Live performances are always indicative of how well bands structure their songs, how much craft has gone into each track and whether they have managed to assess and balance the various musical components successfully. This is no truer than in the lo-fi fuzz/grunge rock Cheatahs exhibit, where the barrage of distortion, drums and spacey vocals requires that spark to ignite it before it disperses into a bland, lifeless smog. An acute hook or intensified progression often does the trick, with Yuck an example of a more recent band who have largely realised this in their compositions. Cheatahs debut LP, released earlier this year, walked the tightrope between the two, and seemed to come off the better for it. Their performance this evening would be telling of whether they are really worth the accolade as part of the ‘grunge-pop revival’ they have been attributed.
First support act are always treated with an air of trepidation, and so Henry Pulp and the Sons certainly didn’t disappoint as opposed to passing the time for the eager few assembled. Sweet, rumbling verses graced our ears, accompanied by authoritative vocals and a film projected onto the barrier in front of the band, which made for an interesting performance and a sense of admiration towards the group for trying to do something a bit different. There was a noted lack of engagement, as the tracks tended to simmer, and simmer, and keep on simmering without ever sticking its flag in the summit promised by the ascent. Nonetheless, Henry Pulp and Sons warmed the eardrums of those gathered sufficiently, and showed a certain amount of potential for times to come.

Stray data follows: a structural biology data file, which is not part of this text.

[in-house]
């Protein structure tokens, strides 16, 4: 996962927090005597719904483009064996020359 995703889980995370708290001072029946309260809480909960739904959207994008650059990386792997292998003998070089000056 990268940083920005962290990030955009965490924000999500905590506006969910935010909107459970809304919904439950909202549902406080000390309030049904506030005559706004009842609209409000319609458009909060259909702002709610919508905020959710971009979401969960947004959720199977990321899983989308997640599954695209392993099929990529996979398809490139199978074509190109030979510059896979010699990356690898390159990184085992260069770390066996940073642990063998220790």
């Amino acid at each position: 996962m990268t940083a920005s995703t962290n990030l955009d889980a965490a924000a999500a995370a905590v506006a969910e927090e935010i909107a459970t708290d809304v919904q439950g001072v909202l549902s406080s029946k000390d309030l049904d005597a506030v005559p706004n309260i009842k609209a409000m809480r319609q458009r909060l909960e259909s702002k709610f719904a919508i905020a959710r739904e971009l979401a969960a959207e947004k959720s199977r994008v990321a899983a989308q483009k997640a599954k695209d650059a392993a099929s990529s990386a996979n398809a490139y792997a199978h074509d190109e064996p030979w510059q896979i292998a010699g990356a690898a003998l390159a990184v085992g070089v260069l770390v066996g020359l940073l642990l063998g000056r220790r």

If first support is cut a bit of slack, second support you normally hope to provide the next step on the climb up to our headline act. If this was the case with The Rise of General Mezmar however, we were on a musical journey of which the culmination was back down our metaphorical musical mountain, through the crust and out the other side, emerging somewhere off the east coast of New Zealand. The band played with a lack of a genuine sense of direction as they performed repetitive progressions and seemed to have run out of ideas after one song. Occasionally they would explode into an aimless solo of sorts, with the most exciting moment that of a stale jam towards the beginning of the set while the lead guitarist replaced a broken string. It was wearying to watch and listen to, and by the end of the performance you could have hummed the next track before they had finished their previous. Anticipation for Cheatahs was growing, not necessarily due to the excitement felt amongst the ebbing crowd, but rather due to the fact it would mean The Rise of General Mezmar could retire and spend some time coming up with a new riff.
With the crowd slightly disconcerted after our previous act, Cheatahs set the tone straight from the off with an avalanche of distortion and distant vocals. From the seismic punches of ‘Get Tight’ to the streaking hooks on ‘The Swan,’ Cheatahs offered a sense of adventure and expansive ambition which neither of their supports were able to come close to. They finally gave the audience a reason to perk up and remember why they decided to spend their Wednesday night at the Arts Club after all. Performing in a cloud of smoke, they raced from one track to the next, tirelessly bombarding the crowd with tracks from their recently released LP. At times the hooks were lost amidst the sea of instrumentation, and the relentless barrage of sound on occasion slowly strangled the life from some of the songs, but it was an authoritative and affirming performance which meant Cheatahs left the stage having left their own stamp on the Arts Club. The multi-national quartet came good when we needed them too, and ensured no one left without at least a degree of satisfaction.
Tonight was not the gig you wanted to spend time reflecting on. You wanted to leave it on the high which Cheatahs were able to induce and refrain from returning to the melee of musical misplacement featured earlier on. It was an evening of experience for sure, with the paradox between the bands highlighting the way live music exposes groups for their substance as a musical outfit. Thankfully, our hosts left us with the surety that they most certainly have the sustenance to take it even further, and that they really do deserve to be counted as one of today’s most exciting grunge-pop bands.
/ Ben Lynch